The ability to own property is a value that Americans hold true to their beliefs of independence and prosperity… damn that’s deep. So much so, it’s stated in the fifth amendment of our Bill of Rights. Owning a home is a sign of hard work and dedication to have a place you can call your own. Unfortunately, depending on where you live, this can be a hard goal to accomplish. Considering you often need 10-20% down payment, and monthly mortgage payments can be considered “rent” you’re paying the bank, the ability to buy a home takes saving, time, and income growth.
What if you wanted to start investing in real estate sooner? Sure, you may not have the money right now, but at least you can put your money to work and hope for a higher return on investment to cash out when it’s time to buy your first home. There are options for you that exist in REITs, Real Estate crowdfunding, and real estate index and mutual funds.
3 Ways to Start Passively Investing in Real Estate
1. Real Estate Investment Trusts (REITs)
Real Estate Investment Trusts (REITs) are shares in individual companies that own or finance income producing real estate. When you invest in a REIT, you are an investor in a commercial property along with many other people. A commercial property is something like an office building, hospital, retail strip mall, campus dorm, or hotel. What’s cool about REITs is that they pay the income they make off a property directly to the shareholders on an annual basis. That means that you’ll see dividends on these much quicker than you would with traditional stocks. By law, REITs have to distribute 90% of dividends to shareholders each year. These are some nice returns compared to volatile traditional stocks.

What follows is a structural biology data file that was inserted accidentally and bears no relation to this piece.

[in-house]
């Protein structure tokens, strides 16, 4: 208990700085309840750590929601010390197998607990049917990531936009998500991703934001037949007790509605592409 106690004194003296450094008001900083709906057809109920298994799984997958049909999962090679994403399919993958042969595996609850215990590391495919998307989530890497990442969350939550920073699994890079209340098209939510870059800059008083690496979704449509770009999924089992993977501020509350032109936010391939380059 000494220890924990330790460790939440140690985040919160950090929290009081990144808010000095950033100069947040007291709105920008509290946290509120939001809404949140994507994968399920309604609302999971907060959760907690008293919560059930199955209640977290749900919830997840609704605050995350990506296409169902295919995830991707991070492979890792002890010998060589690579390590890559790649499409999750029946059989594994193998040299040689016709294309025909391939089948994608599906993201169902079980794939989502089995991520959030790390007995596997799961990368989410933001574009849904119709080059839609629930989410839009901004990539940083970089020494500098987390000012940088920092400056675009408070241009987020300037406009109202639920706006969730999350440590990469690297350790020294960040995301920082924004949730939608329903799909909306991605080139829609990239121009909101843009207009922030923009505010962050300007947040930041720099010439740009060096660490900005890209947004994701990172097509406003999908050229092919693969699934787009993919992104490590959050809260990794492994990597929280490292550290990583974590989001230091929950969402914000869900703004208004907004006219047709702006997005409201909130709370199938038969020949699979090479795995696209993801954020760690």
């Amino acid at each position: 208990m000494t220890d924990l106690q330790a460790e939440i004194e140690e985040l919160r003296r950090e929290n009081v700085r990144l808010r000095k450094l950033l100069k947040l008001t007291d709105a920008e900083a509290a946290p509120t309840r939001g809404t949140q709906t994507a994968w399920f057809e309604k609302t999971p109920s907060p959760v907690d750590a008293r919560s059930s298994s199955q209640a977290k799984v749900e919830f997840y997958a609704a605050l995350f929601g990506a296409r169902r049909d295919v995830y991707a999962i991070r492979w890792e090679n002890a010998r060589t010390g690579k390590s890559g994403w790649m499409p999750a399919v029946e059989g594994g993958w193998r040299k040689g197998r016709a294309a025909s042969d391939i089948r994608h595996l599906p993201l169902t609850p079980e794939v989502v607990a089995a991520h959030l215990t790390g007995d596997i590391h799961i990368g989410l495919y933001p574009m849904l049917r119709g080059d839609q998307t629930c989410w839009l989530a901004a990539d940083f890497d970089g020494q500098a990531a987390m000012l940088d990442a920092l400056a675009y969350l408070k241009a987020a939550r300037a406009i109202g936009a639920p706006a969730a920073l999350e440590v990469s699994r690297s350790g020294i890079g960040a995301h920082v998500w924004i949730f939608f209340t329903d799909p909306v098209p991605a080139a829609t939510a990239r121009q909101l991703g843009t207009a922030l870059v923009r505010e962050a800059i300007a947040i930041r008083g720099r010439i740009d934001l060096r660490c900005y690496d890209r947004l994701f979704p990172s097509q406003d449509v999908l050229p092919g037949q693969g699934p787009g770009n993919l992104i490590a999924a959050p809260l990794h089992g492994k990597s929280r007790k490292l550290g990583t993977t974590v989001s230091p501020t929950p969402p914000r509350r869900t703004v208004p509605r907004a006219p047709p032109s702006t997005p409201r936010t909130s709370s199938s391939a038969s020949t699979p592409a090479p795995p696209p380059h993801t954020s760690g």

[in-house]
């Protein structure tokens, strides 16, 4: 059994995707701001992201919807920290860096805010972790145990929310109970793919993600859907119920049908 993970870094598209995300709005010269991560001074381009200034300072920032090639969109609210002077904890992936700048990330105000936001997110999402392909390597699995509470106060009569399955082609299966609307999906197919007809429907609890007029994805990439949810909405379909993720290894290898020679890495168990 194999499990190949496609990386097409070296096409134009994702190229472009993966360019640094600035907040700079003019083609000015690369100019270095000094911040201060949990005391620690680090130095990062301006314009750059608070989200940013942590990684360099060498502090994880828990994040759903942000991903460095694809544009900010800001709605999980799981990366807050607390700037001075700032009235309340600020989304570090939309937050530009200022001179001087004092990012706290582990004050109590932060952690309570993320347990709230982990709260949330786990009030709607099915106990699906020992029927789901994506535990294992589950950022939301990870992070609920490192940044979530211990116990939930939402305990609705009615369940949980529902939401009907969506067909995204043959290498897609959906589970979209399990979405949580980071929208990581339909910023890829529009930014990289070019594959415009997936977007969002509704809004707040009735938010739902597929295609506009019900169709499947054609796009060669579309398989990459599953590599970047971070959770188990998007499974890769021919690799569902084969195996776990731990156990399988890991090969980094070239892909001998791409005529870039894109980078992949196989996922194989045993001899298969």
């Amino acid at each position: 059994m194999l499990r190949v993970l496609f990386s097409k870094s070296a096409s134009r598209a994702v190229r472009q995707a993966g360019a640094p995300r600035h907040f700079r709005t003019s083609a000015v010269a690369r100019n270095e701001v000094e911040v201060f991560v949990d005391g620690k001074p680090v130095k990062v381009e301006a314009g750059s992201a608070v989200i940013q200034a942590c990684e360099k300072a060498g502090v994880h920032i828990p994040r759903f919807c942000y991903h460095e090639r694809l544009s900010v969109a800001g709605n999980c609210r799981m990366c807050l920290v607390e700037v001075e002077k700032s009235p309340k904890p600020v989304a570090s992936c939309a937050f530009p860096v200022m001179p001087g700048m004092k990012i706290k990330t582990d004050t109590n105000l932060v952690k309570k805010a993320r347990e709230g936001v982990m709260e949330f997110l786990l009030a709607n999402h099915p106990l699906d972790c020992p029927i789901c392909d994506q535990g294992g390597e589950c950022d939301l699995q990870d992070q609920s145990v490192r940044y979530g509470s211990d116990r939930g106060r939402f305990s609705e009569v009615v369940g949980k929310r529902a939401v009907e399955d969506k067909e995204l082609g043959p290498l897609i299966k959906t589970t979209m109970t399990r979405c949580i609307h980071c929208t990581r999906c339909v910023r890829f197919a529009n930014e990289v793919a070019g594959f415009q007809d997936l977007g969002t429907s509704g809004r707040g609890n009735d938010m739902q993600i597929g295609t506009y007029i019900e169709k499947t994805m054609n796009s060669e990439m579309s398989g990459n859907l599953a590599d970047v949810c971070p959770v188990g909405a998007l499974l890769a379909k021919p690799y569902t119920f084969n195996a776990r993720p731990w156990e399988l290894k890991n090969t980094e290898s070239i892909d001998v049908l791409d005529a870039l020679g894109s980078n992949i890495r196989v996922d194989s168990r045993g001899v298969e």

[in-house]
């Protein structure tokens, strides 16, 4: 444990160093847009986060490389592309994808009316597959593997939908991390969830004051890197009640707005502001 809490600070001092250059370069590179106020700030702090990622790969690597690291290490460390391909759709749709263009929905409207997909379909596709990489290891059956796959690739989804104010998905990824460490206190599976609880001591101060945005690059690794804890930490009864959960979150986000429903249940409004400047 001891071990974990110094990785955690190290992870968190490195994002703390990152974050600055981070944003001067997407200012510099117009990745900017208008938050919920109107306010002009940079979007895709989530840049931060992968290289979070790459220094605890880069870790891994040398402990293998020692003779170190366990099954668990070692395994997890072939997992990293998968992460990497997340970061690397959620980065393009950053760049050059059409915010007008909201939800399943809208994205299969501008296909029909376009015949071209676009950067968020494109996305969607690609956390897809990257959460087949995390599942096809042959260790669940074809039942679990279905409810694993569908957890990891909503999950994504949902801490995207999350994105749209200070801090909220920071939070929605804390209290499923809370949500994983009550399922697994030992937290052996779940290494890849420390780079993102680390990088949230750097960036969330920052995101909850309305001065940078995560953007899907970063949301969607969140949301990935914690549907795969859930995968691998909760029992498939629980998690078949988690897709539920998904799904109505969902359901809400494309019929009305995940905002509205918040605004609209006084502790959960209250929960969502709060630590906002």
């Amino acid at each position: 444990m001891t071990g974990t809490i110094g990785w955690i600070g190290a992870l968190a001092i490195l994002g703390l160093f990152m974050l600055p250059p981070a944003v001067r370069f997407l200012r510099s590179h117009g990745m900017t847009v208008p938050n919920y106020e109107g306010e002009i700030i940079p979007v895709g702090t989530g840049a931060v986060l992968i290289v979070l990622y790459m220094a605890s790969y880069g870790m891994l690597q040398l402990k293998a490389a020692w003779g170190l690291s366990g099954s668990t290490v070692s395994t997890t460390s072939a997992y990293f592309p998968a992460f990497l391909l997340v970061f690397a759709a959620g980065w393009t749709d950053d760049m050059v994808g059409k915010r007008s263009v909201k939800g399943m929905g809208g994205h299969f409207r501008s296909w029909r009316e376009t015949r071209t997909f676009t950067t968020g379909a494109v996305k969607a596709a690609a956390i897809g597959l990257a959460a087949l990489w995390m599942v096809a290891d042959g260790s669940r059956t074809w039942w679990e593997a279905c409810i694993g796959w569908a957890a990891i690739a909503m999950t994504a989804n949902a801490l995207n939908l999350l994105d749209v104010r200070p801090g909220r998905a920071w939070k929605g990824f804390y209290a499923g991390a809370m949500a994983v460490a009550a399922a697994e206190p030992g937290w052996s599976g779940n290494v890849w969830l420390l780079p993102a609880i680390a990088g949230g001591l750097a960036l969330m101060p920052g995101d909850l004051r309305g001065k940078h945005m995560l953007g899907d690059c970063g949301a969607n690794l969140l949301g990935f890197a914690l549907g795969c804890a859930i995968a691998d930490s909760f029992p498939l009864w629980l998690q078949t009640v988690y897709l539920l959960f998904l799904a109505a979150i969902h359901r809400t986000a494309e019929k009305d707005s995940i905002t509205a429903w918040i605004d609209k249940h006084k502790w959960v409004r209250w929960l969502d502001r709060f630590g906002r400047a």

REITs give passive investors a chance to capitalize on an industry that traditionally only consists of corporations and high net worth individuals. There are few barriers to entry since they trade on traditional stock exchanges. Since REIT dividends are paid out from rents and leases on a property, the income you get is quite predictable. Just like landlords collect rent each month, you’ll collect dividends each year for fractions of the initial cost. The big downside is that the real estate market directly impacts REITs so in a market crash or bubble like 2008, there is potential to lose money.
2. Real Estate Crowdfunding
Crowdfunding has really taken off due to the Jobs Act passed in 2012 that opened up investment opportunities to the overall public. Prior to this, accredited investors who make over $200,000 a year were the only people allowed to contribute to companies or start-up ideas. The $200,000 a year threshold was so the common folk like myself weren’t robbed of all their net worth if investments went sour. Cue real estate crowdfunding, Kickstarter like funding for real estate.
Real estate crowdfunding is an alternative to REITs because investors have more control of the specific properties they are investing in. Also, crowdfunding has much less volatility than REITs. This is because the cost of construction on a single project is more or less fixed. REITs involve putting your money in a pool of many different properties where some could make money, while others lose money. While anyone with enough initial capital can get in on this, this is fairly new so those with experience in commercial real estate will have more knowledge on what investments are more likely to have the best profit margins.